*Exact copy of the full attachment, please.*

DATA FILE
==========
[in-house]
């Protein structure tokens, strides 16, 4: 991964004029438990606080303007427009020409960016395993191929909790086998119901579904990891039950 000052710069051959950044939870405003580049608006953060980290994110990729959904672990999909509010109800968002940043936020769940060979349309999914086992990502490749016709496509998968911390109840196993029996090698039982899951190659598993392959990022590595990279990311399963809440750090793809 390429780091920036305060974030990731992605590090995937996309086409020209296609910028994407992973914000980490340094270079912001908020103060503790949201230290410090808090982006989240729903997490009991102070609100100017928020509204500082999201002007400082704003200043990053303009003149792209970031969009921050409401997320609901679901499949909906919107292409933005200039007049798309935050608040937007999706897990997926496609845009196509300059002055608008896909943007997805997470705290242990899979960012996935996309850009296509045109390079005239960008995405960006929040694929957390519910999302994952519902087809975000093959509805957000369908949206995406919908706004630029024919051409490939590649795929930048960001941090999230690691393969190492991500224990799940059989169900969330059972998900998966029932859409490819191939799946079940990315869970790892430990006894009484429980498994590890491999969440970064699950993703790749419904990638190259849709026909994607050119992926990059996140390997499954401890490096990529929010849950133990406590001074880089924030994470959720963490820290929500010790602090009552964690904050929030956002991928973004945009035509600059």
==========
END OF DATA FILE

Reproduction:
[in-house]
């Protein structure tokens, strides 16, 4: 991964004029438990606080303007427009020409960016395993191929909790086998119901579904990891039950 000052710069051959950044939870405003580049608006953060980290994110990729959904672990999909509010109800968002940043936020769940060979349309999914086992990502490749016709496509998968911390109840196993029996090698039982899951190659598993392959990022590595990279990311399963809440750090793809 390429780091920036305060974030990731992605590090995937996309086409020209296609910028994407992973914000980490340094270079912001908020103060503790949201230290410090808090982006989240729903997490009991102070609100100017928020509204500082999201002007400082704003200043990053303009003149792209970031969009921050409401997320609901679901499949909906919107292409933005200039007049798309935050608040937007999706897990997926496609845009196509300059002055608008896909943007997805997470705290242990899979960012996935996309850009296509045109390079005239960008995405960006929040694929957390519910999302994952519902087809975000093959509805957000369908949206995406919908706004630029024919051409490939590649795929930048960001941090999230690691393969190492991500224990799940059989169900969330059972998900998966029932859409490819191939799946079940990315869970790892430990006894009484429980498994590890491999969440970064699950993703790749419904990638190259849709026909994607050119992926990059996140390997499954401890490096990529929010849950133990406590001074880089924030994470959720963490820290929500010790602090009552964690904050929030956002991928973004945009035509600059």